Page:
Just a few short days after Verifone CEO Douglas G Bergeron announced that his company would be including NFC capability in all its new POS systems and outlined six virtuous rules they would follow to lead customers to the promised land, the hit job commenced.
The whole thing was too well orchestrated to be a coincidence with last weeks announcement, so we have to assume Verifone has been planning this for a while. From the newly created website dedicated to bashing Square, Bergeron posts an “open letter.”
“Today is a wake-up call to consumers and the payments industry. Last year, a start-up named Square introduced a credit card reader for smartphones with the goal of making it very easy for anyone to accept credit cards through a mobile device. Seems like a great idea, but there is a serious security flaw that Square has overlooked that places consumers in dire risk.
Don’t take our word for it. See for yourself by downloading the sample skimming application and viewing a video of this type of fraud in action.”
Yep, there’s a video and a down-loadable “app” that consumers can use to “test” the vulnerability of the Square system. Update: Verifone pulled the video from Youtube so you can only see it by going to the site and they have pulled the app.
That doesn’t bode well for this video staying up much longer but for now, the internet responds:
“We believe it is not in the best interest of the consumers, merchants and overall payment industry to publish the details of product designs describing potential attacks however remote those might be. Even if these attacks are difficult to be accomplished it gives the bad guys a leg up on research they would not have to do and encourages bad behavior.”
“Any technology—an encrypted card reader, phone camera, or plain old pen and paper—can be used to “skim” or copy numbers from a credit card. The waiter you hand your credit card to at a restaurant, for example, could easily steal your card details if he wanted to—no technology required. If you provide your credit card to someone who intends to steal from you, they already have everything they need: the information on the front of your card.”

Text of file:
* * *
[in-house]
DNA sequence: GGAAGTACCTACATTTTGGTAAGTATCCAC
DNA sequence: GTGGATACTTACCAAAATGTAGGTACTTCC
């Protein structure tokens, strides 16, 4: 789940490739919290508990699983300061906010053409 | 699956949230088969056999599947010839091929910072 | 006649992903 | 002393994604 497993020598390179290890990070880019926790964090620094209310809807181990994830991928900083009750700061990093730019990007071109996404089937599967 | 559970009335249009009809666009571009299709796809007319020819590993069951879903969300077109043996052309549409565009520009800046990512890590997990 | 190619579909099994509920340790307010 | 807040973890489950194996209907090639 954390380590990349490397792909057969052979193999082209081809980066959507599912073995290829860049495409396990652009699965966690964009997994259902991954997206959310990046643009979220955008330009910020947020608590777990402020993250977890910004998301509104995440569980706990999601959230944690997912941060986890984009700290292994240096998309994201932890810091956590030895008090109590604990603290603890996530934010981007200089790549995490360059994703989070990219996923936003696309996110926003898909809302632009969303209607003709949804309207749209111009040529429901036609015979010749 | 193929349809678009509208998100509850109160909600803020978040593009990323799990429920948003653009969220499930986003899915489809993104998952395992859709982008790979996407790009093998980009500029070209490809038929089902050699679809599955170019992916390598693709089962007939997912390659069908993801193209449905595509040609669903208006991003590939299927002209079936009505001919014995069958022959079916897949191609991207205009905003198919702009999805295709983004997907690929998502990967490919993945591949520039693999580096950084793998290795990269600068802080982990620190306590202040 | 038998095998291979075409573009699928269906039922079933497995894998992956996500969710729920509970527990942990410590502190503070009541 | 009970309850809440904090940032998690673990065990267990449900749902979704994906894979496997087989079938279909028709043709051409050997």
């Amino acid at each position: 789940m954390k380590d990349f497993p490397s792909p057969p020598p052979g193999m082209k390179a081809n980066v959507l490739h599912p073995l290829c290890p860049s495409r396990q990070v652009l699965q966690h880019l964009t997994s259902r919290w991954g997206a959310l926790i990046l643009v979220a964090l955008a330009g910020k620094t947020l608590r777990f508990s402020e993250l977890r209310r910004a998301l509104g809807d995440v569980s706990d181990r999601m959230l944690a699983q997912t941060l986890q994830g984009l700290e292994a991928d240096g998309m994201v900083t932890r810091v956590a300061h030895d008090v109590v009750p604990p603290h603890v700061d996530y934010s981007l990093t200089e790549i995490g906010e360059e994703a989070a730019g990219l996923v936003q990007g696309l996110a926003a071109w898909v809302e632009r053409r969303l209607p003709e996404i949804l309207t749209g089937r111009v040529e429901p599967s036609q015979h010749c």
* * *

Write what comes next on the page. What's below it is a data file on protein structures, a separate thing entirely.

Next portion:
For a detailed review of the situation check out Mike Puchol’s post.
“The “open letter” also has an elaborate video attached, with careful editing and effects, something that has taken time and effort. It looks like one of those ads thrown by politicians when they get into mud-slinging matches before elections, while not bringing anything new to what is said in the letter.
In addition, VeriFone has gone through the trouble of registering a custom domain name, sq-skim.com, which was registered through GoDaddy, and even further, uses GoDaddy’s Domains By Proxy privacy service to cloak who is behind the domain.
Finally, the letter lists “resources”, which are nothing but a bunch of links to marketing papers, articles negative towards Square, and “news” regarding skimming. The final touch is a “Be Secure Now” box with a big blue button that reads “Sign up for PAYware Mobile”.
“Square’s CEO Jack Dorsey responded quickly and hit back with an open letter of his own in which he simply states that Square’s approach is no less insecure than anyone else’s and reiterate that they have the complete confidence of their processing house, JPMorgan Chase. In a “I’m telling Dad on you” moment, VeriFone’s previous letter specifically called on JPMorgan Chase to comment on the matter.
So Square’s defense — that it’s no more insecure than “a pen and paper” — isn’t completely true (you can use a Square reader to record the CVV1 number, which is a bit more than you can copy with the naked eye), but is pretty solid. And VeriFone has managed to portray itself as a bullying older brother running scared of its talented younger sibling — quite the PR own goal. This commotion has probably ended up giving Square greater credibility (or, at a minimum, greater exposure).
Meanwhile, VeriFone’s accusations have revealed a deeper truth; not so much that there are flaws in Square’s process, but that the entire role played by magnetic stripe data in credit card handling is problematic.”